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Election Marks Uncertain Milepost in Russian Democracy

February 29, 2008 at 6:05 PM EST
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After eight years of firm rule, Russian President Vladimir Putin is bound by law to give up his position. But Sunday's election, in which his hand-picked successor is expected to cruise to victory, is being derided by some as simply a continuation of his rule. Simon Marks reports from Moscow.
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JIM LEHRER: Russia’s election. Special correspondent Simon Marks has our report.

SIMON MARKS, NewsHour Special Correspondent: In Russia this week, virtually the only signs that a presidential election is taking place on Sunday are the signs.

They started appearing across Moscow around three weeks ago, and they simply read, “March 2nd Elections for the Post of President of the Russian Federation.”

That dry reminder to people that this weekend they are supposed to choose Vladimir Putin’s successor in the Kremlin is as exciting as this campaign has been.

The man due to exit the presidency in May after wrapping up his constitutionally permitted two consecutive terms in office says the absence of excitement, drama or suspense is fine with him.

VLADIMIR PUTIN, President of Russia (through translator): The fact that the campaign is a calm one without all of these debates and commotions inside the country is not a sign that democratic procedures are lacking here, but shows instead that most citizens of our country support the course we have followed over these last years. This explains why the election campaign is relatively quiet.

Medvedev headed toward a landslide

Dmitry Medvedev
First Deputy Prime Minister
I want my motherland to live the life it deserves. I want our people to plan for years ahead and we are certain of their future. I want our country to live in order and justice, and I am convinced this is the way it's going to be.

SIMON MARKS: So quiet that Vladimir Putin's handpicked successor, First Deputy Prime Minister Dmitry Medvedev, has refused to campaign or debate his challengers. They are barely visible in news coverage of the election here, and in some cases their rallies have been blocked by the authorities.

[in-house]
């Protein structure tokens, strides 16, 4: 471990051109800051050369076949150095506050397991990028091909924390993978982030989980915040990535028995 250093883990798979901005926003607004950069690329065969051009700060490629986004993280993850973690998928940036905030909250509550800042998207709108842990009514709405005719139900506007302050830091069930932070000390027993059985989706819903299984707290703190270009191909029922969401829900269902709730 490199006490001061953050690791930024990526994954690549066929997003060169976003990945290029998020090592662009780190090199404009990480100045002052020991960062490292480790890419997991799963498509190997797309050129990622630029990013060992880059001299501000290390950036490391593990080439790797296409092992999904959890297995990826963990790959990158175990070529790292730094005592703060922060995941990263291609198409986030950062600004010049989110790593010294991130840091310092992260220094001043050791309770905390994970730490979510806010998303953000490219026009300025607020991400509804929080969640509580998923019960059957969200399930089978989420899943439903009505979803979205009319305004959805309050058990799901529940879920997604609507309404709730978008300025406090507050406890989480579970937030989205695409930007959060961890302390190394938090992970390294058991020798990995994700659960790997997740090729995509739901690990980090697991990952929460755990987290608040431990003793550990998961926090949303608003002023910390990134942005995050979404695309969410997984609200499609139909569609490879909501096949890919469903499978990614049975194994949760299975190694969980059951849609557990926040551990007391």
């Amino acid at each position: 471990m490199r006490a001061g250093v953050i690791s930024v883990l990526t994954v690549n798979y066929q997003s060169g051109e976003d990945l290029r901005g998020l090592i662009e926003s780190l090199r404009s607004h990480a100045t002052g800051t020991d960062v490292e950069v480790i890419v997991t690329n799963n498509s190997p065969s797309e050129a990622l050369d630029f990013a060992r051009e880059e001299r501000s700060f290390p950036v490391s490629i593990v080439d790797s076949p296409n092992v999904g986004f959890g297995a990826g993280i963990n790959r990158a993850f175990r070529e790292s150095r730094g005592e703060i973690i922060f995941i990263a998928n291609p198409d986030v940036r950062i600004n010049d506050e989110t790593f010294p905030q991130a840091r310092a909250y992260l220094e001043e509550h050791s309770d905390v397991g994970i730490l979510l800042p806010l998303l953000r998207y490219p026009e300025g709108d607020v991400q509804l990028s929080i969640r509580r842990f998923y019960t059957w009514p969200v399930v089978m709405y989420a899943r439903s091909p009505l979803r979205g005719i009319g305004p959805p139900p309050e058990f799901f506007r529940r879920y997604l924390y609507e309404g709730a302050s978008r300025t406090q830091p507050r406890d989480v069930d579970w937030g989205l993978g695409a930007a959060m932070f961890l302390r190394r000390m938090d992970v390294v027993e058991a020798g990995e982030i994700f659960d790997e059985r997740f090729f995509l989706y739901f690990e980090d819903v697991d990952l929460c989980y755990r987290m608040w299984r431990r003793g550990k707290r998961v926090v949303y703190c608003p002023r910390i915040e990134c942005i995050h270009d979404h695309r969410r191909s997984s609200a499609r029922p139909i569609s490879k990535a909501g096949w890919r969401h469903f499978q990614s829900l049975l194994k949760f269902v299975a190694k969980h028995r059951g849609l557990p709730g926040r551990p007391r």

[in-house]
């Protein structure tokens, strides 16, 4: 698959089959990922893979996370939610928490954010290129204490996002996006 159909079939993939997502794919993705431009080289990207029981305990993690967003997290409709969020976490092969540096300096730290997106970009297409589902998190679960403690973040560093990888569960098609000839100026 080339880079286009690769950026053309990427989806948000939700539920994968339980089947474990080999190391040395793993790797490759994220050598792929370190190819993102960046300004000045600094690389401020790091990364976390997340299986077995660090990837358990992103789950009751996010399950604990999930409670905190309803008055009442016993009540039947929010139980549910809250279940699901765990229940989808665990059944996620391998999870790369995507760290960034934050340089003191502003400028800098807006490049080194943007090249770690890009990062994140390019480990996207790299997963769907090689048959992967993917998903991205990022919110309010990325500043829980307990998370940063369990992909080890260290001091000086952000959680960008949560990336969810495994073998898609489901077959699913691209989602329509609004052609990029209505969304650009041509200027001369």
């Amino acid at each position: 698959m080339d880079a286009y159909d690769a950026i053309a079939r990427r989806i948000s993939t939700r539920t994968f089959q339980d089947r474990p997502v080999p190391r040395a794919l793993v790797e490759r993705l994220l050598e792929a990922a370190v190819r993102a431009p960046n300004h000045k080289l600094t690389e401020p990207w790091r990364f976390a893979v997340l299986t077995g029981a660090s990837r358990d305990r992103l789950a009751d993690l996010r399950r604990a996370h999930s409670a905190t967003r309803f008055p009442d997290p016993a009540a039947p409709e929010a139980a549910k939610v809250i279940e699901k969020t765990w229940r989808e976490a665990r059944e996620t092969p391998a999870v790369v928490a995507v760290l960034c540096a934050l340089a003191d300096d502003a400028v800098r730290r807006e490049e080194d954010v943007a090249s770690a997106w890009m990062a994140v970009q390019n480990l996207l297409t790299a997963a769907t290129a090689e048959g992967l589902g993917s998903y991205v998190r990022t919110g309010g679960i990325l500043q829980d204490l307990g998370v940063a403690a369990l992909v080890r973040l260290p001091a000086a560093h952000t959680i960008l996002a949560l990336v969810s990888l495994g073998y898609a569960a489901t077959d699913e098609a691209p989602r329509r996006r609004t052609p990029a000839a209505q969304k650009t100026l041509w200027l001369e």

Medvedev has continued making a handful of visits to various towns and cities in connection with his current job, overseeing a national priorities program. A 42-year-old technocrat who has worked with Vladimir Putin in various capacities for the past 17 years, he has seemed almost reluctant to emerge from the shadows.

In one of the few television advertisements screened during the campaign, he's presented himself as both the candidate of continuity and change, the man to build on eight years of prosperity, and perhaps deliver Russians a little more liberalism and freedom than his patron has permitted.

DMITRY MEDVEDEV, First Deputy Prime Minister, Russia (through translator): I want my motherland to live the life it deserves. I want our people to plan for years ahead and we are certain of their future. I want our country to live in order and justice, and I am convinced this is the way it's going to be.

SIMON MARKS: Vladimir Putin presented Dmitry Medvedev to the nation just before the new year, telling the country that Medvedev is the man to continue delivering development, stability and prosperity.

Polls show that Vladimir Putin's endorsement will deliver Dmitry Medvedev a landslide victory on Sunday. He is more than 60 percentage points ahead of his challengers.

The only ones permitted to contest the election are the perennial losers of Russian politics: Communist leader Gennady Zyuganov, who has failed in presidential bids for over a decade; ultra-nationalist leader Vladimir Zhirinovsky, whose clownish campaign tactics this week included descending on a restaurant kitchen and cooking lamb chops for the cameras; and Andrei Bogdanov, a candidate so obscure he's expected to attract only around 1 percent of the vote on Sunday.

Excluded from the process: men like former Prime Minister Mikhail Kasyanov. He would have been the only democratic reformer seeking the presidency, but the central election commission declared his candidacy invalid.

Another reformer, chess grandmaster Garry Kasparov, now a persistent critic of the Kremlin, is boycotting the election, saying it's a rigged farce.

GARRY KASPAROV, Leader, United Civil Front (through translator): Those in power constantly show us that no form of debate, no form of discussion is permitted, no talk about the problems that are facing the country. They won't allow any of it.

SIMON MARKS: The Kremlin rejects that talk and says Vladimir Putin and Dmitry Medvedev are simply reaping the benefits of their own success.

Arkady Dvorkovich is close to both men. He heads the Kremlin's Council of Presidential Experts.